- The first commercial carbon dioxide laser is developed.
- Initial public offering of stock is completed.
- Coherent Radiation is renamed Coherent, Inc.
- Extensive employee training programs are implemented.
- Headquarters are relocated from Palo Alto to Santa Clara.
During the late 1990s, Coherent demonstrated the consistent performance of an industry leader. In November 1997, Coherent signed a partnership agreement with Palomar Medical Technologies, Inc. for laser-based hair removal systems. The partnership agreement led to the April 1999 acquisition of Palomar’s subsidiary, Star Medical Technologies, Inc., a $65 million transaction that strengthened Coherent’s technology in commercial and medical markets. Sales by the end of the company’s fiscal year in September 1999 reached $468.9 million, a 14 percent gain from the previous year’s total that was outshined by a 40 percent increase in net income, which rose to $22.6 million. Considering Coherent’s role as a pioneer in laser development, which had inculcated a commitment to substantial annual investments in research and development, the company appeared well-equipped to produce similar financial growth in the years ahead. Further, Coherent offered a broader range of laser products than any of its competitors, fueling expectations that the company would continue to rank as an industry leader in the 21st century.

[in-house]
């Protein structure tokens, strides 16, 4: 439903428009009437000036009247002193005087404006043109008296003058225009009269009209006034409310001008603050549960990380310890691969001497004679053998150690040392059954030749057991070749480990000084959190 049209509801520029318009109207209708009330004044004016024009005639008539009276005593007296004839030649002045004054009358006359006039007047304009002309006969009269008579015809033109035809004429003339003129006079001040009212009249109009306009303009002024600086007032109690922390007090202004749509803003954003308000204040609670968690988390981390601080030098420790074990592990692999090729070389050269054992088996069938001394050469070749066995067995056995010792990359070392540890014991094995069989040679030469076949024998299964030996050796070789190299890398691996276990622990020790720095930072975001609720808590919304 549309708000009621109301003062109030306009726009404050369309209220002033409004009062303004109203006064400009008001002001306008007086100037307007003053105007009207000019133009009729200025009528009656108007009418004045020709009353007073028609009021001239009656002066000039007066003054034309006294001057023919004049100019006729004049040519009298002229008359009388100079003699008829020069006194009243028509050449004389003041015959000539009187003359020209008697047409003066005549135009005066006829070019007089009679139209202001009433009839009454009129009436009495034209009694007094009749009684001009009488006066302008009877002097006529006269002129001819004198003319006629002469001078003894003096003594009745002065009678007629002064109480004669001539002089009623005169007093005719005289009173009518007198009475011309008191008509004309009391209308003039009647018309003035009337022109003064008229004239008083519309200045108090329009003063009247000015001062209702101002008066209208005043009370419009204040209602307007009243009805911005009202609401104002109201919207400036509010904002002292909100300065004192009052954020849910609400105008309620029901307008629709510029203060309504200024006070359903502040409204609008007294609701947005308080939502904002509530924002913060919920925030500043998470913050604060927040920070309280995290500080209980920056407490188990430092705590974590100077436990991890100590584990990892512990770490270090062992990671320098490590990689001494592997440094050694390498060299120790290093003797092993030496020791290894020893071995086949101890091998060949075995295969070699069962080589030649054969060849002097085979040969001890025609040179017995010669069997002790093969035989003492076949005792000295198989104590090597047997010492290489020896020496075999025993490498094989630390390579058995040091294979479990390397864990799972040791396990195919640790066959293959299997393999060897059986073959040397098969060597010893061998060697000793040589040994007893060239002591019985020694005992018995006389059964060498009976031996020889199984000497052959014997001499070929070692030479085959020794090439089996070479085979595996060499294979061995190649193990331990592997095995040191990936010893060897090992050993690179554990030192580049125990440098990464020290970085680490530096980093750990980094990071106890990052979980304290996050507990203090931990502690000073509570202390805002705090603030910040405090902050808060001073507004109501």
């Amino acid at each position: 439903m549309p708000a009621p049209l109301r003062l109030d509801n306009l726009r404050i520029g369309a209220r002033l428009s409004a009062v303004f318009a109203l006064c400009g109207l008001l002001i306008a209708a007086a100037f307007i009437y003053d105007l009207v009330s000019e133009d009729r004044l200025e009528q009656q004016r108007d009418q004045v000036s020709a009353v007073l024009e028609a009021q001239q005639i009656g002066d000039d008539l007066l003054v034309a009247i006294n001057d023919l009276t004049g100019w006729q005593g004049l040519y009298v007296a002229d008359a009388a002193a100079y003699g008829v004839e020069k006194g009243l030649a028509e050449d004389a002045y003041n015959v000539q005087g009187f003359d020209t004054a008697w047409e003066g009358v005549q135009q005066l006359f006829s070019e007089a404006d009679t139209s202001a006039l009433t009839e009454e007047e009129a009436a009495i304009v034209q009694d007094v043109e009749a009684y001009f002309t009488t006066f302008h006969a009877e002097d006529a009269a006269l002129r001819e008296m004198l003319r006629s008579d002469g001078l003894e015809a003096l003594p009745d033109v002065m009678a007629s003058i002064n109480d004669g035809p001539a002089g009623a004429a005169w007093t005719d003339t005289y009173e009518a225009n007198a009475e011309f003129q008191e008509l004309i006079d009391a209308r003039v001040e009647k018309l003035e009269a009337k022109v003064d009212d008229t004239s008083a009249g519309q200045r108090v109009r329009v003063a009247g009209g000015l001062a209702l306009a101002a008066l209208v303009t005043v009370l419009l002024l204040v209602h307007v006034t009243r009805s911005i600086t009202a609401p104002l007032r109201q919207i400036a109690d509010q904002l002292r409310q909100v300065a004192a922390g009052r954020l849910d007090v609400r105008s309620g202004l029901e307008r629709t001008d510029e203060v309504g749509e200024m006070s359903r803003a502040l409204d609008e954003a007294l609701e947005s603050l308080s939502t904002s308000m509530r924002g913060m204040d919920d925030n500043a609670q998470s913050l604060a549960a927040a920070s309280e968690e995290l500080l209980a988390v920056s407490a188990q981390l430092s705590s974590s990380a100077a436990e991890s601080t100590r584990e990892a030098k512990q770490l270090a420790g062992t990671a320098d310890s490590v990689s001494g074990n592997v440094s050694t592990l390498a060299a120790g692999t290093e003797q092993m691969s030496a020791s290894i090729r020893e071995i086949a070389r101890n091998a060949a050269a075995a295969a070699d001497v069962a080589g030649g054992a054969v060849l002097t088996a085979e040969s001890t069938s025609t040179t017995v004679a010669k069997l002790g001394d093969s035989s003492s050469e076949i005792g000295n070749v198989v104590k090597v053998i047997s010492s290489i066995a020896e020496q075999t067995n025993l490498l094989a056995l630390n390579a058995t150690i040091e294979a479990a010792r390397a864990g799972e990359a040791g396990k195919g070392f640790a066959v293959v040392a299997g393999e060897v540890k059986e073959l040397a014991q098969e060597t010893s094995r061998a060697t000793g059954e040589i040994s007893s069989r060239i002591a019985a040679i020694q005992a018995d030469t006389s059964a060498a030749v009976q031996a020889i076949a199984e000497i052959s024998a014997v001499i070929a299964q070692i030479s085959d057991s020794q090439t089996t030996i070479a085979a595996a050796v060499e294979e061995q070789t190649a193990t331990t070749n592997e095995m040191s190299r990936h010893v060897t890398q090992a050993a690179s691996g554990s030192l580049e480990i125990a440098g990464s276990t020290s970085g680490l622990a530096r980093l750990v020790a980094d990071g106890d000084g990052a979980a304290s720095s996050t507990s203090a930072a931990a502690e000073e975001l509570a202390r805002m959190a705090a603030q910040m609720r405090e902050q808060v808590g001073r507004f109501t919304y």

Coherent Auburn Group; Coherent Laser Group; Coherent Medical Group; Coherent Semiconductor Group; Coherent Lambda Physik (Germany; 80%).
ThermoTrex Corporation; Trex Medical Corporation; Cymer, Inc.
Aragon, Lawrence, “Laundry Room Was Birthplace for Laser Giant,” Business Journal, September 21, 1992, p. 1.
Barlas, Pete, “A Coherent Strategy: Not in Vain Has Firm Zapped Veins,” Business Journal, February 10, 1997, p. 1.
Cook, Dan, “Coherent: A Lagging Laser Maker Commits to Quality,” California Business, February 1990, p. 16.
Larson, Mark, “Coherent Expands Auburn Laser Plant for Growing Staff,” Business Journal Serving Greater Sacramento, February 26, 1996, p. 2.
Slutsker, Gary, “Laser Laggard,” Forbes, March 5, 1990, p. 138.
“This Lasermaker Could Beam Big Profits Your Way,” Money, August 1993, p. 50.
—Jeffrey L. Covell